A while ago I read about a Jew in Ukraine who was shot and killed by the Ukrainian military who thought he was an infiltrator from Russia. I stored it in the back of my mind wondering more about it. I knew they were trying to send the body to Israel for burial, but did not give it any more thought.
Then one night when I was watching the English language news, my ears perked up when they said that Roman's remains were buried that very day right here in Arad where we live. I thought to myself, "This is closer to home than I ever thought it would be." Had I known in time I would have tried to attend the funeral.
I phoned a friend from New York who had attended the same prayer service I did the day before. The reason I phoned him was because there was a large group of folks there whom I had never seen before remembering someone who died and I thought perhaps there was a connection with Roman.
But my friend who knows both Hebrew and English told me that there was no connection. The group praying at our synagogue were remembering someone who had died a while back. We went on to talk about the burial in Arad of the Jew killed in Ukraine. I do not know where he got the information, but he gave me the address of Roman’s father in Arad.
I began to gather all of the news items about Roman in order to better understand what happened and to write an article. Then I thought to myself, "Why don't I visit the parents of Roman. I knew that it was within walking distance of our apartment and is only a 15-minute walk. I had an idea as to where the street was and so headed in that direction with the help of Google Maps.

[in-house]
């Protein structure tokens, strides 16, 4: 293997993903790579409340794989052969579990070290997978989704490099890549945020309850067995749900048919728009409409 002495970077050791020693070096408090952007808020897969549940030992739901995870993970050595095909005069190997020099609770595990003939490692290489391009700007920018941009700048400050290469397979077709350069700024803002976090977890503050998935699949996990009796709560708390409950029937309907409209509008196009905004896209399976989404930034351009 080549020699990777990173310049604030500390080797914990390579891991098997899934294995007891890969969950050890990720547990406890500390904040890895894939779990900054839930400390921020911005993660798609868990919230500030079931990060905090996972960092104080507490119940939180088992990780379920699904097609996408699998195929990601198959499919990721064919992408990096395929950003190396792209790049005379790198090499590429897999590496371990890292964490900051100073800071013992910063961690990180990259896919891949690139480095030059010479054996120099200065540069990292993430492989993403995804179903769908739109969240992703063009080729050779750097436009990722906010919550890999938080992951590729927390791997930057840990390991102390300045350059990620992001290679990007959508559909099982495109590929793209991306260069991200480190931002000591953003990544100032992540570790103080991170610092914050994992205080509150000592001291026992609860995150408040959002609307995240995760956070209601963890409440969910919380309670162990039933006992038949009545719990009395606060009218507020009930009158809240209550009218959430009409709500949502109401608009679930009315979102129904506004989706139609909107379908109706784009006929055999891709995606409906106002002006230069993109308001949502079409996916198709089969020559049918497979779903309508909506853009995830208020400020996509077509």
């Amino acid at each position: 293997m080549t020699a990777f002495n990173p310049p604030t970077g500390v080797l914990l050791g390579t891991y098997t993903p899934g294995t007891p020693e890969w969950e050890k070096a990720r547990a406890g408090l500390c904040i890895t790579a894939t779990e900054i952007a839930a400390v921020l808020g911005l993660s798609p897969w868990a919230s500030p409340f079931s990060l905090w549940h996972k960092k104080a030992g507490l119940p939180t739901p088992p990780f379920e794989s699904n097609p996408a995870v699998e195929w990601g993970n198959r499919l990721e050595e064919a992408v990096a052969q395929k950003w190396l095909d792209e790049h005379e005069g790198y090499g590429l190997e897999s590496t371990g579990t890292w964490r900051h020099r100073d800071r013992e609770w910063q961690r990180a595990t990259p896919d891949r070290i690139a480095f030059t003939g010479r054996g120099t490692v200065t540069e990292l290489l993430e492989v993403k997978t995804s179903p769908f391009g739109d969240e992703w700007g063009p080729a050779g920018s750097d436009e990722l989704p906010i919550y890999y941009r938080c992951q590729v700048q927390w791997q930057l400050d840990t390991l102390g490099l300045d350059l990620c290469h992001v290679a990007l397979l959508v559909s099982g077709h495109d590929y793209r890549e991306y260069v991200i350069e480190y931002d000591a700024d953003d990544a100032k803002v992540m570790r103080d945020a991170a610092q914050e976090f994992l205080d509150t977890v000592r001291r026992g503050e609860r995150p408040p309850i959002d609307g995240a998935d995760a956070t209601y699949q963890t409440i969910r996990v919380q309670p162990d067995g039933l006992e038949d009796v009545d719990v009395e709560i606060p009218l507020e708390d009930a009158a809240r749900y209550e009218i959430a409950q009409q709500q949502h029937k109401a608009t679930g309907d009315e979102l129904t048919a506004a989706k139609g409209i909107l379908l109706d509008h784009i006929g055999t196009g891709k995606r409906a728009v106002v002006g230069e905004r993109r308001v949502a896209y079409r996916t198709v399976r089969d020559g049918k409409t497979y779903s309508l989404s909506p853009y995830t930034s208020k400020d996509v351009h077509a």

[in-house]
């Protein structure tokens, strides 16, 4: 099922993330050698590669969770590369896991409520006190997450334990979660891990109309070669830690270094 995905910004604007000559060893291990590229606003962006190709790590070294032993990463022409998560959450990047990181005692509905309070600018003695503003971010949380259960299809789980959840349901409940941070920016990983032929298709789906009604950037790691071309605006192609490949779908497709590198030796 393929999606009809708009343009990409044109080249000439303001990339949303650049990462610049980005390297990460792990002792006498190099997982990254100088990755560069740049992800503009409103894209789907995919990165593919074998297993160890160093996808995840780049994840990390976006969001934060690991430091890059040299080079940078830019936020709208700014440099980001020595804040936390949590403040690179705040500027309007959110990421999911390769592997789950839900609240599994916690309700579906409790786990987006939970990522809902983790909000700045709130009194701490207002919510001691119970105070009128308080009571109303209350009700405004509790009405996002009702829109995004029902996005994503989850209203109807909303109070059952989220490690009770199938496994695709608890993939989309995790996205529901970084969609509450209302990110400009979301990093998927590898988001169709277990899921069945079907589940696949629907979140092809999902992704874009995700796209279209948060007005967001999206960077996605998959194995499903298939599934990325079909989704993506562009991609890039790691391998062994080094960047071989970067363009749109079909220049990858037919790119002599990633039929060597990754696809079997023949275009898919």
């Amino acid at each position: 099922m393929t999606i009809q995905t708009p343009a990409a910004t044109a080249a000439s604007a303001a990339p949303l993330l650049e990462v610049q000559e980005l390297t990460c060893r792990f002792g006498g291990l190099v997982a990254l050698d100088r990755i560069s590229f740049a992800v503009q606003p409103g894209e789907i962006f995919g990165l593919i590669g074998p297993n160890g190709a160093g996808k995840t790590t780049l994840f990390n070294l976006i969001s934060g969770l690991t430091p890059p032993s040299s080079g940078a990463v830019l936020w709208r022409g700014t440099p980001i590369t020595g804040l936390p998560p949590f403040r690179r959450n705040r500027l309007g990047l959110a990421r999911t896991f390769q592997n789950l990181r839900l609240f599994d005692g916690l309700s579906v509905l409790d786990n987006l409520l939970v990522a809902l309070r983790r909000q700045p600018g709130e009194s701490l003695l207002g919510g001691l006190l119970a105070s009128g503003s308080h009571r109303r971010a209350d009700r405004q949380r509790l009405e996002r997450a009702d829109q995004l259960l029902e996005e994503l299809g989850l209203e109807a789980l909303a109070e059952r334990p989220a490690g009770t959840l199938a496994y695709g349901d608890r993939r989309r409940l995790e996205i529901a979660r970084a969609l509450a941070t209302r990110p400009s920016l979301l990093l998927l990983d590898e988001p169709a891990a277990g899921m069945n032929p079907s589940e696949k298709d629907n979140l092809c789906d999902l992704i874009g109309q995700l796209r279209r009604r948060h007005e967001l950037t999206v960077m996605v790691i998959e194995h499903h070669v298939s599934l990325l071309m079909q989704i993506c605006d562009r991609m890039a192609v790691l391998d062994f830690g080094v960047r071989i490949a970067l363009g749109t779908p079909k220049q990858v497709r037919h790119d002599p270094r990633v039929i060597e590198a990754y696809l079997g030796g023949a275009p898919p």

I knocked on the door and the only ones there were the parents and a granddaughter. The parents warmly welcomed me and asked me to take a seat. They asked if I knew Russian and I told them, “no”. Then they asked if I knew Hebrew and I told them not much. When I told them that I spoke English, the mother indicated that their granddaugher sitting not too far from me knew English and would translate for me.
It turned out that Sevtlana, their granddaughter in her 30s had flown in from Michigan to be with her family. She was so kind and told me a lot of information that was not in the news. She is a single Mom and will be returning to the States after her visit to be with her children.
I was so glad that I went and met the parents and could talk in English to learn more about what happened. As I was leaving they all thanked me and told me how much they appreciated my coming.
I was fortunate that their granddaughter from the US told me more details of what happened.
In Kyiv Roman started a very successful digital advertising company. At the time of his death he was separated from his wife, Rita, but the divorce was not finalized. When the Russians invaded Ukraine, Roman and others decided it would be best to leave Ukraine. They heard that it was fairly easy to cross into Mordovia and headed for the border in a convoy of 5 cars. Roman encouraged Rita to join the convoy and leave Ukraine with his children, but she turned down the offer because she felt it would be too dangerous. That decision may have saved her life.
On the way to the border as the convoy was passing a Ukrainian check point, the Ukrainian soldiers who mistakenly thought the car he was driving was that of a Chechen fighter’s car, started shooting at the cars. Roman’s girlfriend who was driving a car behind him jumped out of her car to help Roman. When she found that he had been killed, she ran to the woods and hid until the scene was quiet. She contacted her father who is an officer in the Ukrainian army and returned to the car with Roman’s body. She drove the car and connected with her father. Together they drove to where there was a morgue, but found it was closed. They had no choice but to keep the body in the car overnight. The next day found a morgue that was open and could properly handle the body.
At Roman’s father’s request the Israel government began to arrange for Roman’s body to be flown to Israel for burial. Israel representatives were able to get the body out of Ukraine to Mordovia. Mordovia refused to allow El Al airlines to land in Mordovia so he body was transported by car to Romania where the body was flown to Israel.
Roman’s ex-wife wanted to return to Israel to be with family, but was unable to leave. She and the children are in hiding somewhere in Kyiv trying to stay safe. It is hard because she does not have any money or even a bank account.
And that is one story.
Frank Mecklenburg is a freelance writer living in Arad/